• Monthly
  • $25
  • $50
  • $100
  • $other
  • use PayPal

CounterPunch needs you. piggybank-icon You need us. The cost of keeping the site alive and running is growing fast, as more and more readers visit. We want you to stick around, but it eats up bandwidth and costs us a bundle. Help us reach our modest goal (we are half way there!) so we can keep CounterPunch going. Donate today!
FacebookTwitterRedditEmail

Finally! Some Climate Crisis Honesty

A tectonic shift is occurring suddenly in the debate over climate change.

Only a year ago, at least in the US corporate media, there was always a rough equivalence accorded to those experts who were warning about a looming climate disaster facing mankind, and those who called the whole thing a “conspiracy” by corrupt scientists and politicians (albeit without ever explaining a motive).

Suddenly, though, that rough equivalence in the coverage is gone. The climate deniers are now exposed as charlatans in the pay of energy companies, and the coverage has shifted to talking about climate disaster being closer than we had been being told. If there is a “conspiracy,” we are now learning, it may be that climate scientists, afraid of creating a sense of hopeless and doom among the public, have been soft-pedaling their warnings, stressing the need to quickly cut back on the use of greenhouse-gas-producing fuels in order to try and keep global warming below 2 degrees centigrade (roughly 4 degrees fahrenheit), when they all really know that a 4-degree centigrade rise is already “baked into” the earth’s near-term climate future, perhaps by as early as 2100.

This shift has yet to make its way into the public’s consciousness in the US (and much of the rest of the world too), but it is clearly going to happen. The question then will be: how will governments, and more importantly, the people of the world, respond to the new much grimmer reality?

Clearly, the capitalist system, fully corrupted at this point because of the size to which global corporations have grown, and the power they have gained to buy governments, cannot and will not rescue humanity from itself. Just look at the latest news from the Shell Oil Company, where internal documents just released show that company scientists have assured top executives that global warming in the far north means Shell can aggressively lease tracts of the formerly ice-bound Arctic Ocean and move floating platforms up there to extract even more oil and gas from the newly ice-free seafloor. These documents flatly declare that a 2˚C temperature rise is passé and that a 4˚C rise is already in the cards, moving towards a staggering 6˚C rise (note for US readers: that is an almost 11˚F temperature rise globally!).

The notion that corporations and a capitalist politico-economic system could ever take the necessary steps to halt climate disaster, for example by adopting energy conservation and becoming “green” companies, was always a pipedream. Just “going green,” while still producing unneeded junk and continuing to try and grow would never reduce total carbon emissions. It would require massively scaling back the production of useless or polluting goods and services, and shutting down many operations. And while the current US Supreme Court majority may think, or pretend to think, that corporations are people, they actually are institutions that are by their very nature and structure devoid of conscience, devoid of morality, and even devoid of any sense of long-term self-preservation.

A person who made his living trapping sea otters, might, upon learning that the animal was in danger of going extinct, voluntarily stop hunting them, but a corporation, informed that it us overfishing and will wipe out an entire fish species or fishing ground, will not, unless forced to do so, and will predictably fight and bribe politicians and regulators to allow it to keep fishing until there are no more fish.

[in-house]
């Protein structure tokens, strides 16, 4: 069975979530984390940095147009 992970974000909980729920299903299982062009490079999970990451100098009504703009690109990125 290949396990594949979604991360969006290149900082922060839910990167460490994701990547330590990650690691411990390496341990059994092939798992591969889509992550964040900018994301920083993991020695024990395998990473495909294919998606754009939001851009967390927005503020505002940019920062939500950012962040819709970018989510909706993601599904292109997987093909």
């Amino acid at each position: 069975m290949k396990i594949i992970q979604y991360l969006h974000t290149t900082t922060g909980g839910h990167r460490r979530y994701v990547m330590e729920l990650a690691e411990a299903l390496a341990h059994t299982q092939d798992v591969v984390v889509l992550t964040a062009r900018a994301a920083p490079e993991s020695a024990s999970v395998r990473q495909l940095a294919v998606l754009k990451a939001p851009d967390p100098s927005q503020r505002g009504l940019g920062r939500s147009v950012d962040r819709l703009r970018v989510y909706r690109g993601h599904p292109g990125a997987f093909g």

The fundamental point of corporate law is to limit the liability of actual owners of a firm – to insulate them, that is, from responsibility for their own wretched and self-serving actions. This means that the actions of a corporation, however noxious or criminal, do not generally get blamed on its officers and managers. A good example of this is the felony penalties being assessed today against five of the world’s biggest banks by the US Justice Department for manipulating global currencies. Not a single executive of any of those banks, as I wrote earlier this week, is being indicted for this crime, though the banks themselves are now felons. Aside from some $6 billion in fines that will hardly be noticed by investors, the banks get away scott-free.

We have also seen, during the recent global fiscal crisis, how the big banks all gambled recklessly with their and investors’ assets, ultimately losing so much money that they had to be either bailed out by national governments and taxpayers, or allowed to go bust. The managers simply didn’t care either way. They had already become among the world’s richest people, rewarded year after year by themselves and their boards of directors and shareholders for their epic corruption and mismanagement. Even if they had been ordered to leave their jobs as a part of the rescues (they weren’t), they would have walked away billionaires.

The same is true of all the giant corporations of the world. There is no penalty for failure or even criminality in the corporate world, only for a failure to keep pushing growth each year to impossible heights until eventual collapse.

Given this dysfunctional model, how could anyone expect the commanding heights of the US or the global economy to take the kinds of steps needed to slow or halt climate change?

A this point, if we want to try and hold global warming to the 2˚C limit that scientists say is the maximum increase in temperature that would offer any hope of preventing runaway heating and the resulting chaos of mass extinctions, huge human die-offs and the likely collapse of civilization, we will have to halt the production of internal combustion engines, shut down most corporate farming, close down all coal-fired power plants, massively convert to on-site solar and wind power generation, and most importantly, stop pumping and digging carbon-based fuels out of the ground.

Huge companies like Shell, ExxonMobil, BP and the like would have to be shut down, or massively downsized and broken up.